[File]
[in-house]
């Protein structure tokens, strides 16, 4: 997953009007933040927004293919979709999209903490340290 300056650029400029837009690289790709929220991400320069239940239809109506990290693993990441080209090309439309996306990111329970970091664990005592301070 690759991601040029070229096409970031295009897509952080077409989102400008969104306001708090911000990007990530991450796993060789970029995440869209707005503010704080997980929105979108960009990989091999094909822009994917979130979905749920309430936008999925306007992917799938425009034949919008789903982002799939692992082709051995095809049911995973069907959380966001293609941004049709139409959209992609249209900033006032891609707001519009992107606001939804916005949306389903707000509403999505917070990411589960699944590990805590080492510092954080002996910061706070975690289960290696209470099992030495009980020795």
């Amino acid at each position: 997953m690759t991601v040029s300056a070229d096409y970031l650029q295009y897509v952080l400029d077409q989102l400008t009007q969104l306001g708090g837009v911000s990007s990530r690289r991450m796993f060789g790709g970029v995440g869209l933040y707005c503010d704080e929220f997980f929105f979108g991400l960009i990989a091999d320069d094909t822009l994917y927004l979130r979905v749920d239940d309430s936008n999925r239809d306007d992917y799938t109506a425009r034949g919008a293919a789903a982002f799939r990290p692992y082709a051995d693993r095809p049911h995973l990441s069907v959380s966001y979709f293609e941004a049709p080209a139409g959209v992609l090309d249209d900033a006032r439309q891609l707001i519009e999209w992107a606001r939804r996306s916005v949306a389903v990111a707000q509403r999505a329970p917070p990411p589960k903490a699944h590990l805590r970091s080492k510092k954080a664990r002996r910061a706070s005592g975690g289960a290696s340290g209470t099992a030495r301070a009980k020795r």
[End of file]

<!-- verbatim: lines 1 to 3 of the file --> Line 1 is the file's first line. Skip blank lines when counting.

[in-house]
């Protein structure tokens, strides 16, 4: 997953009007933040927004293919979709999209903490340290 300056650029400029837009690289790709929220991400320069239940239809109506990290693993990441080209090309439309996306990111329970970091664990005592301070 690759991601040029070229096409970031295009897509952080077409989102400008969104306001708090911000990007990530991450796993060789970029995440869209707005503010704080997980929105979108960009990989091999094909822009994917979130979905749920309430936008999925306007992917799938425009034949919008789903982002799939692992082709051995095809049911995973069907959380966001293609941004049709139409959209992609249209900033006032891609707001519009992107606001939804916005949306389903707000509403999505917070990411589960699944590990805590080492510092954080002996910061706070975690289960290696209470099992030495009980020795």
């Amino acid at each position: 997953m690759t991601v040029s300056a070229d096409y970031l650029q295009y897509v952080l400029d077409q989102l400008t009007q969104l306001g708090g837009v911000s990007s990530r690289r991450m796993f060789g790709g970029v995440g869209l933040y707005c503010d704080e929220f997980f929105f979108g991400l960009i990989a091999d320069d094909t822009l994917y927004l979130r979905v749920d239940d309430s936008n999925r239809d306007d992917y799938t109506a425009r034949g919008a293919a789903a982002f799939r990290p692992y082709a051995d693993r095809p049911h995973l990441s069907v959380s966001y979709f293609e941004a049709p080209a139409g959209v992609l090309d249209d900033a006032r439309q891609l707001i519009e999209w992107a606001r939804r996306s916005v949306a389903v990111a707000q509403r999505a329970p917070p990411p589960k903490a699944h590990l805590r970091s080492k510092k954080a664990r002996r910061a706070s005592g975690g289960a290696s340290g209470t099992a030495r301070a009980k020795r």